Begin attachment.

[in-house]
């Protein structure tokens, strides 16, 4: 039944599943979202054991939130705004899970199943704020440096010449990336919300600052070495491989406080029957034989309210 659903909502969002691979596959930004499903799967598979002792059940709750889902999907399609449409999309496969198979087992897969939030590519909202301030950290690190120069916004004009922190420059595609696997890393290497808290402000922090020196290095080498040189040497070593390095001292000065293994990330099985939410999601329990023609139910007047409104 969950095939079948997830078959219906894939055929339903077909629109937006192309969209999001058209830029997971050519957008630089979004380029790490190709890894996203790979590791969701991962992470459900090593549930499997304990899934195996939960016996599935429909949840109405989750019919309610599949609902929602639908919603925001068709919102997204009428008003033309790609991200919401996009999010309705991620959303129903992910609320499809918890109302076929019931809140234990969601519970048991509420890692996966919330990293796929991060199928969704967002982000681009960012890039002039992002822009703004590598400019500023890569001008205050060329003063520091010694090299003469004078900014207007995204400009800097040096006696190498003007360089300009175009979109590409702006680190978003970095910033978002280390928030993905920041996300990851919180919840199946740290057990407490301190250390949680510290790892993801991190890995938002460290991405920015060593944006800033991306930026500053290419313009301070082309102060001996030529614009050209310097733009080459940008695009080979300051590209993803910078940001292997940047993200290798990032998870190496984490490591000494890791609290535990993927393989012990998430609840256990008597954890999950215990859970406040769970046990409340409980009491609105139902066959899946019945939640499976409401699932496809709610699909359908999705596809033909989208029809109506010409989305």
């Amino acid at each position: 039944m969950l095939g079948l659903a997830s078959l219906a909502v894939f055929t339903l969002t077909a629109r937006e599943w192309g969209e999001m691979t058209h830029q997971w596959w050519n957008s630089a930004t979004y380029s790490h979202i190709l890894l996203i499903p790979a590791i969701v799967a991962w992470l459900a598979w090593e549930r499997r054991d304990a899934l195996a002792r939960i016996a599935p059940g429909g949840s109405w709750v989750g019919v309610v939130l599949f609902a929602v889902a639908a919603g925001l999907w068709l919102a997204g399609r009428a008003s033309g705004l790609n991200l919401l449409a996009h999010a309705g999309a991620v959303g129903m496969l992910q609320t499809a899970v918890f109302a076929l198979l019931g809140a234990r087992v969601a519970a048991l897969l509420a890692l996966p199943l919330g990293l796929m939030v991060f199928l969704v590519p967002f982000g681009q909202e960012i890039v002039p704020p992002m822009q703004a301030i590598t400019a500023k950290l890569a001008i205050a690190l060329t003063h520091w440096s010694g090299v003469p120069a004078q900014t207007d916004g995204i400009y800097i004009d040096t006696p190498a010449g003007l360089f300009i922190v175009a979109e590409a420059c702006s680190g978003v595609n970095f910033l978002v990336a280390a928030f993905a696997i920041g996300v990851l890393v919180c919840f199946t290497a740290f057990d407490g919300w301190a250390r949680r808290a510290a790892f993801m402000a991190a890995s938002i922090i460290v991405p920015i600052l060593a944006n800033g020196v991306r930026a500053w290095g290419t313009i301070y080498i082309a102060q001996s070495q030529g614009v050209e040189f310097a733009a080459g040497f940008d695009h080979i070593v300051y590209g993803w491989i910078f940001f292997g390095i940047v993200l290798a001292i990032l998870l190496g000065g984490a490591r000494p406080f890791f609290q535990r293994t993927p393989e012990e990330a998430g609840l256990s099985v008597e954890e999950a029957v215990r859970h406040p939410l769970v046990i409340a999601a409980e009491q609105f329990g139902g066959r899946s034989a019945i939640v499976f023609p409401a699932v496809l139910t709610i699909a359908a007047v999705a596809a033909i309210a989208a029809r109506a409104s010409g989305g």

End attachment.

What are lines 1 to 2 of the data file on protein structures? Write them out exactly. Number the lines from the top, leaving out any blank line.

[in-house]
């Protein structure tokens, strides 16, 4: 039944599943979202054991939130705004899970199943704020440096010449990336919300600052070495491989406080029957034989309210 659903909502969002691979596959930004499903799967598979002792059940709750889902999907399609449409999309496969198979087992897969939030590519909202301030950290690190120069916004004009922190420059595609696997890393290497808290402000922090020196290095080498040189040497070593390095001292000065293994990330099985939410999601329990023609139910007047409104 969950095939079948997830078959219906894939055929339903077909629109937006192309969209999001058209830029997971050519957008630089979004380029790490190709890894996203790979590791969701991962992470459900090593549930499997304990899934195996939960016996599935429909949840109405989750019919309610599949609902929602639908919603925001068709919102997204009428008003033309790609991200919401996009999010309705991620959303129903992910609320499809918890109302076929019931809140234990969601519970048991509420890692996966919330990293796929991060199928969704967002982000681009960012890039002039992002822009703004590598400019500023890569001008205050060329003063520091010694090299003469004078900014207007995204400009800097040096006696190498003007360089300009175009979109590409702006680190978003970095910033978002280390928030993905920041996300990851919180919840199946740290057990407490301190250390949680510290790892993801991190890995938002460290991405920015060593944006800033991306930026500053290419313009301070082309102060001996030529614009050209310097733009080459940008695009080979300051590209993803910078940001292997940047993200290798990032998870190496984490490591000494890791609290535990993927393989012990998430609840256990008597954890999950215990859970406040769970046990409340409980009491609105139902066959899946019945939640499976409401699932496809709610699909359908999705596809033909989208029809109506010409989305």